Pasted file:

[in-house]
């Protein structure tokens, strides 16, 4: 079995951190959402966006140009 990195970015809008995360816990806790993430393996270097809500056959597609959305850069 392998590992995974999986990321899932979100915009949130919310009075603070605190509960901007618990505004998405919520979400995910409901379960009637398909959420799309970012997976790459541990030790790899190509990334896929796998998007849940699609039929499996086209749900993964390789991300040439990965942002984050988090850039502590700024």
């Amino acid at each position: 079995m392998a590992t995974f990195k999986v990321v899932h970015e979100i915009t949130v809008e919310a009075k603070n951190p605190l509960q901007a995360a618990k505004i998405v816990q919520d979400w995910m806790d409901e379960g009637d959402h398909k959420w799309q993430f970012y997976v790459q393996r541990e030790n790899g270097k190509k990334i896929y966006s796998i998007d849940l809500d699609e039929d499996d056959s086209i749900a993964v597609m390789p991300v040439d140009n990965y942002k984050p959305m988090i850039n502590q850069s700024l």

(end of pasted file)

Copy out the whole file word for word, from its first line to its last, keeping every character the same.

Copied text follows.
[in-house]
């Protein structure tokens, strides 16, 4: 079995951190959402966006140009 990195970015809008995360816990806790993430393996270097809500056959597609959305850069 392998590992995974999986990321899932979100915009949130919310009075603070605190509960901007618990505004998405919520979400995910409901379960009637398909959420799309970012997976790459541990030790790899190509990334896929796998998007849940699609039929499996086209749900993964390789991300040439990965942002984050988090850039502590700024």
């Amino acid at each position: 079995m392998a590992t995974f990195k999986v990321v899932h970015e979100i915009t949130v809008e919310a009075k603070n951190p605190l509960q901007a995360a618990k505004i998405v816990q919520d979400w995910m806790d409901e379960g009637d959402h398909k959420w799309q993430f970012y997976v790459q393996r541990e030790n790899g270097k190509k990334i896929y966006s796998i998007d849940l809500d699609e039929d499996d056959s086209i749900a993964v597609m390789p991300v040439d140009n990965y942002k984050p959305m988090i850039n502590q850069s700024l």